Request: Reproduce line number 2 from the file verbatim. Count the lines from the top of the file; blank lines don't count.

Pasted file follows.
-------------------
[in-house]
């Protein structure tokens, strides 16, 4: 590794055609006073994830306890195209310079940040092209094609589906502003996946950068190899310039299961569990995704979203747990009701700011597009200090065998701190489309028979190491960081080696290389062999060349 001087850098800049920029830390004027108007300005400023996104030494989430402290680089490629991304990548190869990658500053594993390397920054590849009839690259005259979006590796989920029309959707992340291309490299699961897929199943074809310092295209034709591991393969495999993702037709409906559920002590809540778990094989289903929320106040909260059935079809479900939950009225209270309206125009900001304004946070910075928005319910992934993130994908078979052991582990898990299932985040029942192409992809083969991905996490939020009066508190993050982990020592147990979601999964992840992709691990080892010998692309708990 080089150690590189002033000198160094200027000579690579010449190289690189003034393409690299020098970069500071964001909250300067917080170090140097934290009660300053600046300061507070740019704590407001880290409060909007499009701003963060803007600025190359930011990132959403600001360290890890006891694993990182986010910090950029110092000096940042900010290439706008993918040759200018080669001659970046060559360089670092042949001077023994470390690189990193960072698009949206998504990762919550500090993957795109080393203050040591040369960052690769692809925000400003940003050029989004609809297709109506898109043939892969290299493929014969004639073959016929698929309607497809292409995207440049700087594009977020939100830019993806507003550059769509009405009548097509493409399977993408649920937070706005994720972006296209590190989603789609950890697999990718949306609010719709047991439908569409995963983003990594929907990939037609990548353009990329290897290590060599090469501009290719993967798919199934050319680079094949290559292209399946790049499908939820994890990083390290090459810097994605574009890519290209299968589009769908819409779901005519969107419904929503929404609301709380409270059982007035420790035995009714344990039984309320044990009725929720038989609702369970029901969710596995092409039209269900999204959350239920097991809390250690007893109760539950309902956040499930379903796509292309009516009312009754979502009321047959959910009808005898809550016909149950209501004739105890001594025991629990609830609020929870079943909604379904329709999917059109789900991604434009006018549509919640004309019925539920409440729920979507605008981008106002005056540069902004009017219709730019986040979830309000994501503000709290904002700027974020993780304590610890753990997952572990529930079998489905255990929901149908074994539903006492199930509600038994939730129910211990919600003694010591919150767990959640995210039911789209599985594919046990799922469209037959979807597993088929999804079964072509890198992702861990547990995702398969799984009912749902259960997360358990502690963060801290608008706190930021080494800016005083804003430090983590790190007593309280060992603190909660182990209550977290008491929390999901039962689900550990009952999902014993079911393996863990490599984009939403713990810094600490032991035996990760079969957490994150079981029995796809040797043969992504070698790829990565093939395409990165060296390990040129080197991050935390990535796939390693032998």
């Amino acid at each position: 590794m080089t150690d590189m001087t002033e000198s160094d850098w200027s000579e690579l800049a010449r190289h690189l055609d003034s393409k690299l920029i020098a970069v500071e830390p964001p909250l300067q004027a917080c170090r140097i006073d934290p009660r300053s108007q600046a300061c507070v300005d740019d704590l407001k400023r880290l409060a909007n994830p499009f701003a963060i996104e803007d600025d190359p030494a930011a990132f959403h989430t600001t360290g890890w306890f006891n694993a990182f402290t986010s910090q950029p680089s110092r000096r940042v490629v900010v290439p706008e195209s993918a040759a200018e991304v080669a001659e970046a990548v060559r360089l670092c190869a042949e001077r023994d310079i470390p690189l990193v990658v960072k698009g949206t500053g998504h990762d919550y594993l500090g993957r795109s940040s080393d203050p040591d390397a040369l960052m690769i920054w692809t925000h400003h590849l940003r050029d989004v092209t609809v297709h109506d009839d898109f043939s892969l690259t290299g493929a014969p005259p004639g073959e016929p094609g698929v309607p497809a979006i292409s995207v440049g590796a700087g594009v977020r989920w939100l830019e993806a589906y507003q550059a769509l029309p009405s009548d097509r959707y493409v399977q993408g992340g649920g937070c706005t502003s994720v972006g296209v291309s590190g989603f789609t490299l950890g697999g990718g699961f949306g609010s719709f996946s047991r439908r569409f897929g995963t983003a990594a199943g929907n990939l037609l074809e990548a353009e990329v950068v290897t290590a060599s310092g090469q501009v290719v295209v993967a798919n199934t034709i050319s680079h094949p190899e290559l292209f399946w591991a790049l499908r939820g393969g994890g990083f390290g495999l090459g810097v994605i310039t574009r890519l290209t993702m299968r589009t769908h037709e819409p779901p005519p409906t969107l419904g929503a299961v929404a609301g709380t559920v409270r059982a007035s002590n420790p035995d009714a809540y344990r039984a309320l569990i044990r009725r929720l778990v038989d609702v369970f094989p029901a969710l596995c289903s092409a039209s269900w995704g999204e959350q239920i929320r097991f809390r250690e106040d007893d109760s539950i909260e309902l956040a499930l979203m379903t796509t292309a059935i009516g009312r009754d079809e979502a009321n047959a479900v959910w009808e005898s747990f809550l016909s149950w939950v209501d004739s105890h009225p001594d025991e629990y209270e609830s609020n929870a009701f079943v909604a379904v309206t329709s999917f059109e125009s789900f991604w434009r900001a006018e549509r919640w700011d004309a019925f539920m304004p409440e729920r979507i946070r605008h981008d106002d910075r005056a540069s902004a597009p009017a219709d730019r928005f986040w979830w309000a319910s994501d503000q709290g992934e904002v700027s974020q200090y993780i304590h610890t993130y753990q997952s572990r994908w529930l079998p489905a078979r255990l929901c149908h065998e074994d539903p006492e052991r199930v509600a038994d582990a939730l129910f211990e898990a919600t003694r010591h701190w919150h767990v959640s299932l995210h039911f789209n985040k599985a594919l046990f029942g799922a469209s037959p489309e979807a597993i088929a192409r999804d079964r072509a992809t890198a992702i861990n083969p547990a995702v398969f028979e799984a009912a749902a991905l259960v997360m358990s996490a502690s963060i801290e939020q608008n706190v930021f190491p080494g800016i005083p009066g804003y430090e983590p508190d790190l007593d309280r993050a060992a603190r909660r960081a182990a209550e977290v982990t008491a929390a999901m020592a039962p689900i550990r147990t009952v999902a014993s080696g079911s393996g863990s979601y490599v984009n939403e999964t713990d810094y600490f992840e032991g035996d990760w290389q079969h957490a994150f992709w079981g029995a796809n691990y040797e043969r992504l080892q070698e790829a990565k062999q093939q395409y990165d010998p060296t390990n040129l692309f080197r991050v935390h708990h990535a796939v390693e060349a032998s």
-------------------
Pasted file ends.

């Protein structure tokens, strides 16, 4: 590794055609006073994830306890195209310079940040092209094609589906502003996946950068190899310039299961569990995704979203747990009701700011597009200090065998701190489309028979190491960081080696290389062999060349 001087850098800049920029830390004027108007300005400023996104030494989430402290680089490629991304990548190869990658500053594993390397920054590849009839690259005259979006590796989920029309959707992340291309490299699961897929199943074809310092295209034709591991393969495999993702037709409906559920002590809540778990094989289903929320106040909260059935079809479900939950009225209270309206125009900001304004946070910075928005319910992934993130994908078979052991582990898990299932985040029942192409992809083969991905996490939020009066508190993050982990020592147990979601999964992840992709691990080892010998692309708990 080089150690590189002033000198160094200027000579690579010449190289690189003034393409690299020098970069500071964001909250300067917080170090140097934290009660300053600046300061507070740019704590407001880290409060909007499009701003963060803007600025190359930011990132959403600001360290890890006891694993990182986010910090950029110092000096940042900010290439706008993918040759200018080669001659970046060559360089670092042949001077023994470390690189990193960072698009949206998504990762919550500090993957795109080393203050040591040369960052690769692809925000400003940003050029989004609809297709109506898109043939892969290299493929014969004639073959016929698929309607497809292409995207440049700087594009977020939100830019993806507003550059769509009405009548097509493409399977993408649920937070706005994720972006296209590190989603789609950890697999990718949306609010719709047991439908569409995963983003990594929907990939037609990548353009990329290897290590060599090469501009290719993967798919199934050319680079094949290559292209399946790049499908939820994890990083390290090459810097994605574009890519290209299968589009769908819409779901005519969107419904929503929404609301709380409270059982007035420790035995009714344990039984309320044990009725929720038989609702369970029901969710596995092409039209269900999204959350239920097991809390250690007893109760539950309902956040499930379903796509292309009516009312009754979502009321047959959910009808005898809550016909149950209501004739105890001594025991629990609830609020929870079943909604379904329709999917059109789900991604434009006018549509919640004309019925539920409440729920979507605008981008106002005056540069902004009017219709730019986040979830309000994501503000709290904002700027974020993780304590610890753990997952572990529930079998489905255990929901149908074994539903006492199930509600038994939730129910211990919600003694010591919150767990959640995210039911789209599985594919046990799922469209037959979807597993088929999804079964072509890198992702861990547990995702398969799984009912749902259960997360358990502690963060801290608008706190930021080494800016005083804003430090983590790190007593309280060992603190909660182990209550977290008491929390999901039962689900550990009952999902014993079911393996863990490599984009939403713990810094600490032991035996990760079969957490994150079981029995796809040797043969992504070698790829990565093939395409990165060296390990040129080197991050935390990535796939390693032998």